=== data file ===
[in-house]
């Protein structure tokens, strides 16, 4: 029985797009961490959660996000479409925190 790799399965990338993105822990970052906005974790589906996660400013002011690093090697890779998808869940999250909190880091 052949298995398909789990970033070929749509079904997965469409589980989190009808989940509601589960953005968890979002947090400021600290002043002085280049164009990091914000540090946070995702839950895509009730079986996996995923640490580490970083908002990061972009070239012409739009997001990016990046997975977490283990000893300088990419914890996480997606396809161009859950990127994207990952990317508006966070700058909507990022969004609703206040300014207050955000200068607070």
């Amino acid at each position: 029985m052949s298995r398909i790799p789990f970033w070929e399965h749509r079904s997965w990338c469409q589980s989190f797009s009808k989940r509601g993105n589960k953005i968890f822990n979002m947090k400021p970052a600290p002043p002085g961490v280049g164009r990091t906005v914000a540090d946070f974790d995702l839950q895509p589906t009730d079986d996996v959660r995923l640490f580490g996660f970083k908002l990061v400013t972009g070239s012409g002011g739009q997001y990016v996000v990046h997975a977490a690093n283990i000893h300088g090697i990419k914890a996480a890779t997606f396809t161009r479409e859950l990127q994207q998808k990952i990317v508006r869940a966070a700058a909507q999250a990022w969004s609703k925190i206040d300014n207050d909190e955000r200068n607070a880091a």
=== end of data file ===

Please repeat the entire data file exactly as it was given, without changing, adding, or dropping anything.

[in-house]
């Protein structure tokens, strides 16, 4: 029985797009961490959660996000479409925190 790799399965990338993105822990970052906005974790589906996660400013002011690093090697890779998808869940999250909190880091 052949298995398909789990970033070929749509079904997965469409589980989190009808989940509601589960953005968890979002947090400021600290002043002085280049164009990091914000540090946070995702839950895509009730079986996996995923640490580490970083908002990061972009070239012409739009997001990016990046997975977490283990000893300088990419914890996480997606396809161009859950990127994207990952990317508006966070700058909507990022969004609703206040300014207050955000200068607070």
């Amino acid at each position: 029985m052949s298995r398909i790799p789990f970033w070929e399965h749509r079904s997965w990338c469409q589980s989190f797009s009808k989940r509601g993105n589960k953005i968890f822990n979002m947090k400021p970052a600290p002043p002085g961490v280049g164009r990091t906005v914000a540090d946070f974790d995702l839950q895509p589906t009730d079986d996996v959660r995923l640490f580490g996660f970083k908002l990061v400013t972009g070239s012409g002011g739009q997001y990016v996000v990046h997975a977490a690093n283990i000893h300088g090697i990419k914890a996480a890779t997606f396809t161009r479409e859950l990127q994207q998808k990952i990317v508006r869940a966070a700058a909507q999250a990022w969004s609703k925190i206040d300014n207050d909190e955000r200068n607070a880091a």